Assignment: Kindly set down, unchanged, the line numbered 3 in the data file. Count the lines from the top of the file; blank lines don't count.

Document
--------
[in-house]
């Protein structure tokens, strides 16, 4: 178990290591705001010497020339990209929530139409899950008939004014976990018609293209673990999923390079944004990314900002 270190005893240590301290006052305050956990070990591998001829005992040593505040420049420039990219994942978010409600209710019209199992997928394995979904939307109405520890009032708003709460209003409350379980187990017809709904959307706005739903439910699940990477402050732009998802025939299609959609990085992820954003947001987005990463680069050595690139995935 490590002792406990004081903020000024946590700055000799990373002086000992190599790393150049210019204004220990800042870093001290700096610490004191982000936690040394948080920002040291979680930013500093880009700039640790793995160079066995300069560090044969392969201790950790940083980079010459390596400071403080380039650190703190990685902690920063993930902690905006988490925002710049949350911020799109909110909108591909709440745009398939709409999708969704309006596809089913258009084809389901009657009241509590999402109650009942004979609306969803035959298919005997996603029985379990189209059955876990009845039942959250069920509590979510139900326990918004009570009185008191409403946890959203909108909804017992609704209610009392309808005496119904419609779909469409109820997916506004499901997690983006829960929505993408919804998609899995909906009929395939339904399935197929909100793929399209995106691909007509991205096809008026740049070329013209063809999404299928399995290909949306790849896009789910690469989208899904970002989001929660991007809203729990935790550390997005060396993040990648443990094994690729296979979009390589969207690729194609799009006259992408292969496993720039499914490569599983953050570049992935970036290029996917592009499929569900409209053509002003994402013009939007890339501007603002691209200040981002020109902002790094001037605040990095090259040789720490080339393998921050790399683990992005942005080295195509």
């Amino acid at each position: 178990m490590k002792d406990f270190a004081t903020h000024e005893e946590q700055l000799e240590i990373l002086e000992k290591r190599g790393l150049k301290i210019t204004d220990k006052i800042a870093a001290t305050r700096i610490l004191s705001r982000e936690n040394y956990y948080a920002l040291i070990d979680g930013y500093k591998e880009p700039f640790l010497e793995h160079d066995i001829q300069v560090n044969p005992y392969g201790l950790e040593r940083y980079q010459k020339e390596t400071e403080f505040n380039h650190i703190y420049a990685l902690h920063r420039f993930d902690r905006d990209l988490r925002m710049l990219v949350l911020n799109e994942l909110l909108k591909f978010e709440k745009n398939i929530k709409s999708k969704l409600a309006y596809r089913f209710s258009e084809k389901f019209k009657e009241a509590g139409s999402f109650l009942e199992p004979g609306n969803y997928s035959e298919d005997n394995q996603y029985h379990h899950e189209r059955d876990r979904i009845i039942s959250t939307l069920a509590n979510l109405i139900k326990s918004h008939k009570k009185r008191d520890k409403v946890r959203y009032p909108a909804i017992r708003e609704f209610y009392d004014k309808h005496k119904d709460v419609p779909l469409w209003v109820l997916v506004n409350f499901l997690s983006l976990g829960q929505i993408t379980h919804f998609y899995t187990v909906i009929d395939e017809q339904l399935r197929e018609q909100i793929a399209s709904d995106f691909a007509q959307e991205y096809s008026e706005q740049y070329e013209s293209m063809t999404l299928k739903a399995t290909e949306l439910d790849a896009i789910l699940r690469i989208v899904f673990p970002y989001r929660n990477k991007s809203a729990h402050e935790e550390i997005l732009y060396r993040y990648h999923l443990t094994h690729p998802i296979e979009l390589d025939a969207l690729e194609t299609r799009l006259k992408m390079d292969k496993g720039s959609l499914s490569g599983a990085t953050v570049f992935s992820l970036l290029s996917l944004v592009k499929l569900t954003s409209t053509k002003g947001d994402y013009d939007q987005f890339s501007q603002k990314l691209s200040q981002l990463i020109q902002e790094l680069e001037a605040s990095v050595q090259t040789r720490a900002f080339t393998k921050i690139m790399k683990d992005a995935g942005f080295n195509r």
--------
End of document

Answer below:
């Amino acid at each position: 178990m490590k002792d406990f270190a004081t903020h000024e005893e946590q700055l000799e240590i990373l002086e000992k290591r190599g790393l150049k301290i210019t204004d220990k006052i800042a870093a001290t305050r700096i610490l004191s705001r982000e936690n040394y956990y948080a920002l040291i070990d979680g930013y500093k591998e880009p700039f640790l010497e793995h160079d066995i001829q300069v560090n044969p005992y392969g201790l950790e040593r940083y980079q010459k020339e390596t400071e403080f505040n380039h650190i703190y420049a990685l902690h920063r420039f993930d902690r905006d990209l988490r925002m710049l990219v949350l911020n799109e994942l909110l909108k591909f978010e709440k745009n398939i929530k709409s999708k969704l409600a309006y596809r089913f209710s258009e084809k389901f019209k009657e009241a509590g139409s999402f109650l009942e199992p004979g609306n969803y997928s035959e298919d005997n394995q996603y029985h379990h899950e189209r059955d876990r979904i009845i039942s959250t939307l069920a509590n979510l109405i139900k326990s918004h008939k009570k009185r008191d520890k409403v946890r959203y009032p909108a909804i017992r708003e609704f209610y009392d004014k309808h005496k119904d709460v419609p779909l469409w209003v109820l997916v506004n409350f499901l997690s983006l976990g829960q929505i993408t379980h919804f998609y899995t187990v909906i009929d395939e017809q339904l399935r197929e018609q909100i793929a399209s709904d995106f691909a007509q959307e991205y096809s008026e706005q740049y070329e013209s293209m063809t999404l299928k739903a399995t290909e949306l439910d790849a896009i789910l699940r690469i989208v899904f673990p970002y989001r929660n990477k991007s809203a729990h402050e935790e550390i997005l732009y060396r993040y990648h999923l443990t094994h690729p998802i296979e979009l390589d025939a969207l690729e194609t299609r799009l006259k992408m390079d292969k496993g720039s959609l499914s490569g599983a990085t953050v570049f992935s992820l970036l290029s996917l944004v592009k499929l569900t954003s409209t053509k002003g947001d994402y013009d939007q987005f890339s501007q603002k990314l691209s200040q981002l990463i020109q902002e790094l680069e001037a605040s990095v050595q090259t040789r720490a900002f080339t393998k921050i690139m790399k683990d992005a995935g942005f080295n195509r």